Creative Multilingualism: A Manifesto is the culmination of the four-year research Creative Multilingualism programme led by the University of Oxford and funded by the Arts and Humanities Research Council (AHRC-UKRI) as part of its Open World Research Initiative.

For further information, see the project website, or listen to the programme’s podcast serie.

Want to know more about:

The Creative Power of Metaphor

• Enjoy the Yoruba Sonnets performance • Learn more about how metaphor works in these short documentaries about Metaphor and Linguistic Diversity, Metaphor and Emotion, Metaphor and Communication, and Metaphor and Creativity.

Creating a Meaningful World: Nature in Name, Metaphor and Myth

• Use the Bird Words activities in your school, museum, conservation group or community group • Explore names, migration paths, and folklore associated with birds on EWA's website.

Not as ‘Foreign’ as You Think: Creating Bridges of Understanding Across Languages

Find out more about the research

A Breath of Fresh Air… Ivan Vyrypaev’s Oxygen (2002): From Moscow to Birmingham via Oxford

• Watch clips of the research and development performance of the hip-hop theatre version of Russian play Oxygen or the full performance. • Learn more about Slanguages, which explores the creative way artists employ and take inspiration from languages such as Arabic, Hindi, Patois, Pidgin, Polish, Punjabi, Russian, Urdu, urban sign languages, and Yoruba

Multilingualism and Creativity in World Literature

Find out more about the research • Use these Multilingual Poetry Teaching Guides to inspire discussion about multilingualism and identity, and encourage pupils to create their own multilingual poems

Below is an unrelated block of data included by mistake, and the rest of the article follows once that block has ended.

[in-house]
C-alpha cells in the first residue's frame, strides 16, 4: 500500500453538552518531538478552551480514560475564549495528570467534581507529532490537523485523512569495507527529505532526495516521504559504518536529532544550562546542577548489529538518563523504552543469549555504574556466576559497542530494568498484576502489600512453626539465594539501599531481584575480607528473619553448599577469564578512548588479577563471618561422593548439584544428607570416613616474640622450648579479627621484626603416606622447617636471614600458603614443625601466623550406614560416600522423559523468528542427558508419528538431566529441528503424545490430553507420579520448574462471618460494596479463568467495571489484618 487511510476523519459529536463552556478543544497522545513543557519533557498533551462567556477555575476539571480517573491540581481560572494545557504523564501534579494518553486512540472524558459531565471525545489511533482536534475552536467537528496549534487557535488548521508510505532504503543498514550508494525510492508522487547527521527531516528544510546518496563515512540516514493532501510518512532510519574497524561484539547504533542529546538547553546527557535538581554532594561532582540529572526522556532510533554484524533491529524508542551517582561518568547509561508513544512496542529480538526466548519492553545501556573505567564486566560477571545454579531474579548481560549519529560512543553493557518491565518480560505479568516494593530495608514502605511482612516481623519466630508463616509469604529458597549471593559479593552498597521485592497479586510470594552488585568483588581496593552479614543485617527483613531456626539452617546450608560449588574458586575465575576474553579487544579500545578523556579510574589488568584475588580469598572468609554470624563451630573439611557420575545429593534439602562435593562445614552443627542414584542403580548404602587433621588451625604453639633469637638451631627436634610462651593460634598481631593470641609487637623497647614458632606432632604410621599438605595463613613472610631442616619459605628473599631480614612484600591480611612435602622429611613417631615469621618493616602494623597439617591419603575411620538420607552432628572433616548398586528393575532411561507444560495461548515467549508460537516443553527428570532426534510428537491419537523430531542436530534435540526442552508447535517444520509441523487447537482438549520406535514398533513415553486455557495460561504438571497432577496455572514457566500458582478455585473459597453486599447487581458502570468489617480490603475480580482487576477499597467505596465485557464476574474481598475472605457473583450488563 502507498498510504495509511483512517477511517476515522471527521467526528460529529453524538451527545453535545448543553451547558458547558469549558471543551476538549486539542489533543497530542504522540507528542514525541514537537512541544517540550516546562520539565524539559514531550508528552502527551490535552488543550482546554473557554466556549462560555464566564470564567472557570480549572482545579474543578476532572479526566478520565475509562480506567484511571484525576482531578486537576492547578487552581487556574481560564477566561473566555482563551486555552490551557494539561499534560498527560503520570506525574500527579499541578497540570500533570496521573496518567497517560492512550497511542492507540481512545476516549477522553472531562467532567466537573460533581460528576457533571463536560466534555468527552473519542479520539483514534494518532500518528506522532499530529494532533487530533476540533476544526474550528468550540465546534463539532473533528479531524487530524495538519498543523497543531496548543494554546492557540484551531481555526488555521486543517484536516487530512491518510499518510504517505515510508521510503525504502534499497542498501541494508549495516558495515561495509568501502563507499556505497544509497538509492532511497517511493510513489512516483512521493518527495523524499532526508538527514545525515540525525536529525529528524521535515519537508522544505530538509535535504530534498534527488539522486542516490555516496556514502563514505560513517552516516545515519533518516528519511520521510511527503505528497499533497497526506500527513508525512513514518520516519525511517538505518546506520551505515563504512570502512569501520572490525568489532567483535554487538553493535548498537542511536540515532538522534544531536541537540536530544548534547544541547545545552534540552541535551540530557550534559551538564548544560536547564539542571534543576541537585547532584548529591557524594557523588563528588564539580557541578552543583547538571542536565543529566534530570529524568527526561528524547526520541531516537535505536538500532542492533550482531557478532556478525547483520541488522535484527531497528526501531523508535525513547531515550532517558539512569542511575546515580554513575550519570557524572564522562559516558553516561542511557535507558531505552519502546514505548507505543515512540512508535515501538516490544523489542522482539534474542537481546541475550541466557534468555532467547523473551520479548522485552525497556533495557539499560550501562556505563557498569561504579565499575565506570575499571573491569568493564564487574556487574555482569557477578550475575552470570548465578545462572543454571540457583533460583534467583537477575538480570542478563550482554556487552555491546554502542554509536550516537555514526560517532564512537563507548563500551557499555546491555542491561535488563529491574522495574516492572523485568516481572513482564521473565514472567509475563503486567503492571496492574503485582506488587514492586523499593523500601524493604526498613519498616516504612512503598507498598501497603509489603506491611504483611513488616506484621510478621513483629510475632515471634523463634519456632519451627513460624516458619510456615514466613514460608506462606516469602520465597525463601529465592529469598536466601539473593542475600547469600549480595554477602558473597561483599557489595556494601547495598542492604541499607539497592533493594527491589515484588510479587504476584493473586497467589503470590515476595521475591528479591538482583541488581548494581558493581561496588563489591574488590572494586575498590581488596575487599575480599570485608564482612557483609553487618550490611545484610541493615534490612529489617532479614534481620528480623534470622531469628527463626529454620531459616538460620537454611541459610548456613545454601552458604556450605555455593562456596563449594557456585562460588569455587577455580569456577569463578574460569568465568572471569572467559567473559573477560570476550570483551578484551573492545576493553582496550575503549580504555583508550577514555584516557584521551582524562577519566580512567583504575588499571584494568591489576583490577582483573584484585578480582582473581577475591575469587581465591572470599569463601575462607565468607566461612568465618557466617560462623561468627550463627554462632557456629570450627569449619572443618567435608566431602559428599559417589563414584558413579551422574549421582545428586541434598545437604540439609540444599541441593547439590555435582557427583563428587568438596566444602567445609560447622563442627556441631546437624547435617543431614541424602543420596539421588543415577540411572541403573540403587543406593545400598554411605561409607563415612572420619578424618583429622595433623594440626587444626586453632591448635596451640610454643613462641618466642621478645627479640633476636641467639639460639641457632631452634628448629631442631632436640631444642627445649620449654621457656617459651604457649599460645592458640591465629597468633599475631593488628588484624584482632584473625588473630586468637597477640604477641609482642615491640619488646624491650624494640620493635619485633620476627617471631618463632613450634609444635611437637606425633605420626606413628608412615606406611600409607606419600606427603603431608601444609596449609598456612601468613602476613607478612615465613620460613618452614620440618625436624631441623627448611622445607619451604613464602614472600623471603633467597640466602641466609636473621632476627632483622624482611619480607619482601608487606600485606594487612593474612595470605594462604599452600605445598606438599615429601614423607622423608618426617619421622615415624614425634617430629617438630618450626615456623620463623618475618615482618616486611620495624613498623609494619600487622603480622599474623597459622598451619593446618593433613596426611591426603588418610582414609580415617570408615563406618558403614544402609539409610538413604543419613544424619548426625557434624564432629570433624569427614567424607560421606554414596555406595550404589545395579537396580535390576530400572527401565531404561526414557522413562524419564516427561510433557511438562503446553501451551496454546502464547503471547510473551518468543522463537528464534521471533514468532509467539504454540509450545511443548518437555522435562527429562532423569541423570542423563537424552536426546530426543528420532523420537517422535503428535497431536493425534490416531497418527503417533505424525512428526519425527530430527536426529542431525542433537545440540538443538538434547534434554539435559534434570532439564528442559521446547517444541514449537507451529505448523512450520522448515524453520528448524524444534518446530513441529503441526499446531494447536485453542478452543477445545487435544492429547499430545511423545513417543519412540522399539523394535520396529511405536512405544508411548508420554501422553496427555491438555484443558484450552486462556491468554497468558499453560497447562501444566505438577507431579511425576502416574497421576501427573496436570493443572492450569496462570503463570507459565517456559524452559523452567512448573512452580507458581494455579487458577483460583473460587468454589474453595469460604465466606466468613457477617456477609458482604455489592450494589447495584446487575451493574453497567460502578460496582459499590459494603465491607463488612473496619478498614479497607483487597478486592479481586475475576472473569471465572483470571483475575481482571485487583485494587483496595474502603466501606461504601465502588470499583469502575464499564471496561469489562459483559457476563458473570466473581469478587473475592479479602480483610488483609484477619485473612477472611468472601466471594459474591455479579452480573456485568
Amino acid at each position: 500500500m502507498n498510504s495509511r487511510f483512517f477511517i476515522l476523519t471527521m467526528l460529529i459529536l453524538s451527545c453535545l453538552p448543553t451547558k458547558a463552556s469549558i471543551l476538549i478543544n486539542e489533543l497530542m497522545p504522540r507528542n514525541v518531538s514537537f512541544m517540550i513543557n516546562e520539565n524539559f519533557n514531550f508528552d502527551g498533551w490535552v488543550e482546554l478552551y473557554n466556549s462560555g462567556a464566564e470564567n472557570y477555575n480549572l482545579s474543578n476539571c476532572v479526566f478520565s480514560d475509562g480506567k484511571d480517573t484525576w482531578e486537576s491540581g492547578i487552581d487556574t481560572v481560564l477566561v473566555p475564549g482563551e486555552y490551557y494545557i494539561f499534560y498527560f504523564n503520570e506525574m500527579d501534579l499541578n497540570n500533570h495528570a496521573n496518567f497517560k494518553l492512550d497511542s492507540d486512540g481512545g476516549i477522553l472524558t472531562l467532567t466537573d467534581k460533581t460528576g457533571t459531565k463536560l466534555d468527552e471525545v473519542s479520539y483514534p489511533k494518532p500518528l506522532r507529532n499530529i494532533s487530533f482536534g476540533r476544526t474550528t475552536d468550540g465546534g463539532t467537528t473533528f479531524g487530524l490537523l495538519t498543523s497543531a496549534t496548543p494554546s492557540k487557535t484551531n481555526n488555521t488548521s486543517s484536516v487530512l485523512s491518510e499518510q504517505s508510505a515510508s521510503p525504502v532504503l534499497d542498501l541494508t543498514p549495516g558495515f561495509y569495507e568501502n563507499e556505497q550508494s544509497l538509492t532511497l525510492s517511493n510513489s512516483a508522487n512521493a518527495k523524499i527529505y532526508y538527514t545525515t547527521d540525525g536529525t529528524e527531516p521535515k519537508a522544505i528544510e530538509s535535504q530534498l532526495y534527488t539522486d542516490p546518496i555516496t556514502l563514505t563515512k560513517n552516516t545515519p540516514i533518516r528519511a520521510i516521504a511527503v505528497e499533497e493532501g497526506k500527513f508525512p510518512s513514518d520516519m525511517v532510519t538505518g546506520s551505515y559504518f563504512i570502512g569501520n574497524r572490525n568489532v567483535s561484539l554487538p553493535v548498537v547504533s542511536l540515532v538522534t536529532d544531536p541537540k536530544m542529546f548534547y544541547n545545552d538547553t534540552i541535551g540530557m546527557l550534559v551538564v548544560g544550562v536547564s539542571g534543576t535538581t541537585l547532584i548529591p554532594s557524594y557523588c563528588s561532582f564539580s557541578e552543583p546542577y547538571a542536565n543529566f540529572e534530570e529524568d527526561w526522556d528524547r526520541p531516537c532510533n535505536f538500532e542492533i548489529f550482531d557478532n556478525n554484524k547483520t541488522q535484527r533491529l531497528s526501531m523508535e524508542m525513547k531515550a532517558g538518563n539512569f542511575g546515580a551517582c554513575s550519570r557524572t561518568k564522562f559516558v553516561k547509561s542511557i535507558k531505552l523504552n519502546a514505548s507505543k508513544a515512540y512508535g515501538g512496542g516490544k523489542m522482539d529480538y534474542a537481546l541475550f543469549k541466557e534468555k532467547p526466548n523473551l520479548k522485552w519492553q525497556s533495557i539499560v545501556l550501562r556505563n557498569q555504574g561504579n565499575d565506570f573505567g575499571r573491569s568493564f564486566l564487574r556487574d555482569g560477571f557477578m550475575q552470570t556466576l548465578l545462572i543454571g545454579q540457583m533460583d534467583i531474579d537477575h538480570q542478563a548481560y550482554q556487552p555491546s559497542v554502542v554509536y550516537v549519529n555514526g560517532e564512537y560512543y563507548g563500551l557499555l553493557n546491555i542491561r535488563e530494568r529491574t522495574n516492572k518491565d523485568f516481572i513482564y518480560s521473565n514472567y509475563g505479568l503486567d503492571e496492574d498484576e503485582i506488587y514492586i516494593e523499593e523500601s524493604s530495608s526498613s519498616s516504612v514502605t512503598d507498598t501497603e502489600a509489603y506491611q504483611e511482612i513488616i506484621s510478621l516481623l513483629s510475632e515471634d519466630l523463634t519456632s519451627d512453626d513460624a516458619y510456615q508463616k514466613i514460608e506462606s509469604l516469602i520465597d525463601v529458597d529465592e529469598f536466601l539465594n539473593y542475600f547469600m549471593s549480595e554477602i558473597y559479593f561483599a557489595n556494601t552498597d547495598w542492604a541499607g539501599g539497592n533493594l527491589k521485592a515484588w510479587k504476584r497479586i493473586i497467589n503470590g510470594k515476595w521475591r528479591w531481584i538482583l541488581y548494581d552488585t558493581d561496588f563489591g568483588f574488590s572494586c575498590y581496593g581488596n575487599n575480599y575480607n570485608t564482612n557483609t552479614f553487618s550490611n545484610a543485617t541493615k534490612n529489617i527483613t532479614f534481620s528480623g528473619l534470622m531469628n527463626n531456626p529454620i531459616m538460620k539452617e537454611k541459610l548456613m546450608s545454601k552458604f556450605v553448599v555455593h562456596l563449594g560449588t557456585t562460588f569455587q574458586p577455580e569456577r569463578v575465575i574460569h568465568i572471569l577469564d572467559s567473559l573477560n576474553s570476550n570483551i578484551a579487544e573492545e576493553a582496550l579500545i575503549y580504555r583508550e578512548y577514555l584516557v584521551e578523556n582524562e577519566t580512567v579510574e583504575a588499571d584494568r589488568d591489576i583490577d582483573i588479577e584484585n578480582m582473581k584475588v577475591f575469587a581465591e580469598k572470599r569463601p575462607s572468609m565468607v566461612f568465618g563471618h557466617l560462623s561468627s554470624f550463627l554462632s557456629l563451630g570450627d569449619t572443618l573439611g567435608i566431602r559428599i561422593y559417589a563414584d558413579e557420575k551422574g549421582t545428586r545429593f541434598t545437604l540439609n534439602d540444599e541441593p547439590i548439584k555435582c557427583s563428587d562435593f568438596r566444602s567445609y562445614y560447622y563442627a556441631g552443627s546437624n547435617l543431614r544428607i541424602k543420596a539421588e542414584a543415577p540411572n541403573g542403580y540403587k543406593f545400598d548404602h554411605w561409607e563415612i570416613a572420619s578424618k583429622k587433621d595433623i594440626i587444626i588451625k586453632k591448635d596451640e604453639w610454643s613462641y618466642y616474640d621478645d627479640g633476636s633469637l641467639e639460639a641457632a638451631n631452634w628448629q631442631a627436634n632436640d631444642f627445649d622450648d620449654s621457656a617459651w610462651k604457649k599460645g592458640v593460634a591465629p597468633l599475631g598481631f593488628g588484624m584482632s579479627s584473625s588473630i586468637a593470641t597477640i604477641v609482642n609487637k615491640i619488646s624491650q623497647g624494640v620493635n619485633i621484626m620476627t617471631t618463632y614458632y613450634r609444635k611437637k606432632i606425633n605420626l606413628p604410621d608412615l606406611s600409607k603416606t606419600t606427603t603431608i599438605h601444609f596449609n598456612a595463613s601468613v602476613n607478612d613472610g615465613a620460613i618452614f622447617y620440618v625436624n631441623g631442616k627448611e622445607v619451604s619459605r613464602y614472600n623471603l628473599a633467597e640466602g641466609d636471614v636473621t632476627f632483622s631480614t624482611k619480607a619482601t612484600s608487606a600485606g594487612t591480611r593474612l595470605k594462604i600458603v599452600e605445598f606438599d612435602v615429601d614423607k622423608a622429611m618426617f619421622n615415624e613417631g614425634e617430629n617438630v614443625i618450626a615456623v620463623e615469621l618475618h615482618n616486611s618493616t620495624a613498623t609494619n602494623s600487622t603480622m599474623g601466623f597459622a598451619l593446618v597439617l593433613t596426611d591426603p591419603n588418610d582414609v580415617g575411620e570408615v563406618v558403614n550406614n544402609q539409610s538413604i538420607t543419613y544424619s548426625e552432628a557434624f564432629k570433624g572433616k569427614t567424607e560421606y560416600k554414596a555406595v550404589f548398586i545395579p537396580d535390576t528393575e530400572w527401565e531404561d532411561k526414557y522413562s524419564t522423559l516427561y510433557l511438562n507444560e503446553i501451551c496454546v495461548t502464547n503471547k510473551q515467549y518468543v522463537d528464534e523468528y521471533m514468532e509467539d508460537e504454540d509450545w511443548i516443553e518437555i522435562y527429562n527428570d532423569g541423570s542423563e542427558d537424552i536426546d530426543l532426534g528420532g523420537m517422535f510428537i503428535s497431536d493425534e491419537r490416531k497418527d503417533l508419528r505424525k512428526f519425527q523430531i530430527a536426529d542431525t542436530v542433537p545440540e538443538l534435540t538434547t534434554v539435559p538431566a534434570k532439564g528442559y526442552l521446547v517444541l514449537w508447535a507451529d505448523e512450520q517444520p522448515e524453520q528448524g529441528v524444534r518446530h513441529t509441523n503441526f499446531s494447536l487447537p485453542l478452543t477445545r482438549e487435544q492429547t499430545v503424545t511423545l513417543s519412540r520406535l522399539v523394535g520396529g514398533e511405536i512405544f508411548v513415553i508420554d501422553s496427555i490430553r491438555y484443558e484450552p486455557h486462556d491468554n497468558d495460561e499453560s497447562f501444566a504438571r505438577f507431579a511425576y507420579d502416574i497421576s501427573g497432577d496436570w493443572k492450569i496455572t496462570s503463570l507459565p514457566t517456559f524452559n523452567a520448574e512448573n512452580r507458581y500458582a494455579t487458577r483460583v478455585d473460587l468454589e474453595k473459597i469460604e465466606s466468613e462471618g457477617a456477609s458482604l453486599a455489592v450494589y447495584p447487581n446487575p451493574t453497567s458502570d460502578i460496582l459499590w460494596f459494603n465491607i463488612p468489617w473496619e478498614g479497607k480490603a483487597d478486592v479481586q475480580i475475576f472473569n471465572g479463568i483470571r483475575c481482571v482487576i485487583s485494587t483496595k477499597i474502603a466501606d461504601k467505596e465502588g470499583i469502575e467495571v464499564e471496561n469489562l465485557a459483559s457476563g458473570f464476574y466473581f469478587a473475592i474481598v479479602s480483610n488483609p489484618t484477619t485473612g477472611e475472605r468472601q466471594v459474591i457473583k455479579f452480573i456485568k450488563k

Prismatic Translation

• Discover the prismatic world of translation through the many versions of Jane Eyre. The website includes interactive maps and other illuminating visualizations • Read poems written by children in our workshops • Use our poetry activities to inspire pupils at your school

Getting Creative in the Languages Classroom

• Use the teaching materials in your classroom • Find out more about the research

Inspiring Language Learners

• Use our videos to inject more creativity into your language learning classes • Learn more about the Multilingual Performance Project

Languages at Work

• Watch our film on How Languages Help in your Career

Creating Languages

• Watch Rinkoo Barpaga’s presentation on Urban Sign Language • Find out more about Babel: Adventures in Translation and the associated teaching resources


  • Katrin Kohl
  • Marianna Bolognesi
  • Ana Werkmann Horvat
  • Karen Park
  • Felice S. Wyndham
  • Andrew Gosler
  • John Fanshawe
  • Rajinder Dudrah
  • Julie Curtis
  • Philip Ross Bullock
  • Noah Birksted-Breen
  • Matthew Reynolds
  • Sowon S. Park
  • Kate Clanchy
  • Suzanne Graham
  • Linda Fisher
  • Julia Hofweber
  • Heike Krüsemann
  • Jane Hiddleston
  • Laura Lonsdale
  • Chiara Cappellaro
  • Daniel Tyler-McTighe

9. Languages at Work

(pp. 203–222)
  • Katrin Kohl
  • Jonathan Black

10. Creating Languages

(pp. 223–248)
  • Katrin Kohl

Why Learn a Language?

(pp. 249–254)
  • Katrin Kohl
  • Katrin Kohl
  • Wen-chin Ouyang


Katrin Kohl

Professor of German at University of Oxford

Rajinder Dudrah

Professor of Cultural Studies and Creative Industries at Birmingham City University

Andrew Gosler

Associate Professor in Applied Ethnobiology and Conservation at University of Oxford

Suzanne Graham

Professor of Language and Education at the Institute of Education at University of Reading

Martin Maiden

Romance linguist and Statutory Professor of the Romance Languages at University of Oxford

Wen-chin Ouyang

Professor of Arabic and Comparative Literature at School of Oriental and African Studies (SOAS), University of London